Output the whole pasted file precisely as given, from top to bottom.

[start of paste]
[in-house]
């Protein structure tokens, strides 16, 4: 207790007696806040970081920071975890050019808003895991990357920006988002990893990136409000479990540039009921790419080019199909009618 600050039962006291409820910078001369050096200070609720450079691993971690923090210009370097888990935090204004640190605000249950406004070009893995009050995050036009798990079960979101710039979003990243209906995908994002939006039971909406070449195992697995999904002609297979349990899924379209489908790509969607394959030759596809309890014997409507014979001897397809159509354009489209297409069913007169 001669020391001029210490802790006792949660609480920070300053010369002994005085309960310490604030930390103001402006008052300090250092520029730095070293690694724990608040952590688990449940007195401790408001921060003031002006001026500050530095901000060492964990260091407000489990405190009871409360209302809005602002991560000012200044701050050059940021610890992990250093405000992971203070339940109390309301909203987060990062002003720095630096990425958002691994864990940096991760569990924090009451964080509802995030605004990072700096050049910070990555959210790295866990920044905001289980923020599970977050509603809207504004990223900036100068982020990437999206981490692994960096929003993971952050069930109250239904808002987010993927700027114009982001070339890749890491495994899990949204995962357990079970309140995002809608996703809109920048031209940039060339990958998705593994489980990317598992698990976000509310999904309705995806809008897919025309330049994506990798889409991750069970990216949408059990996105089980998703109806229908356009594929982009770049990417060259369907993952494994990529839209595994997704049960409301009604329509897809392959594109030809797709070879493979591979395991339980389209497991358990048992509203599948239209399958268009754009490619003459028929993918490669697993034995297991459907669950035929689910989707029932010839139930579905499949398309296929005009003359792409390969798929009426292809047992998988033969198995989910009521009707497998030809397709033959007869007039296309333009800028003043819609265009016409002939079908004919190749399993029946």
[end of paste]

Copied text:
[in-house]
């Protein structure tokens, strides 16, 4: 207790007696806040970081920071975890050019808003895991990357920006988002990893990136409000479990540039009921790419080019199909009618 600050039962006291409820910078001369050096200070609720450079691993971690923090210009370097888990935090204004640190605000249950406004070009893995009050995050036009798990079960979101710039979003990243209906995908994002939006039971909406070449195992697995999904002609297979349990899924379209489908790509969607394959030759596809309890014997409507014979001897397809159509354009489209297409069913007169 001669020391001029210490802790006792949660609480920070300053010369002994005085309960310490604030930390103001402006008052300090250092520029730095070293690694724990608040952590688990449940007195401790408001921060003031002006001026500050530095901000060492964990260091407000489990405190009871409360209302809005602002991560000012200044701050050059940021610890992990250093405000992971203070339940109390309301909203987060990062002003720095630096990425958002691994864990940096991760569990924090009451964080509802995030605004990072700096050049910070990555959210790295866990920044905001289980923020599970977050509603809207504004990223900036100068982020990437999206981490692994960096929003993971952050069930109250239904808002987010993927700027114009982001070339890749890491495994899990949204995962357990079970309140995002809608996703809109920048031209940039060339990958998705593994489980990317598992698990976000509310999904309705995806809008897919025309330049994506990798889409991750069970990216949408059990996105089980998703109806229908356009594929982009770049990417060259369907993952494994990529839209595994997704049960409301009604329509897809392959594109030809797709070879493979591979395991339980389209497991358990048992509203599948239209399958268009754009490619003459028929993918490669697993034995297991459907669950035929689910989707029932010839139930579905499949398309296929005009003359792409390969798929009426292809047992998988033969198995989910009521009707497998030809397709033959007869007039296309333009800028003043819609265009016409002939079908004919190749399993029946």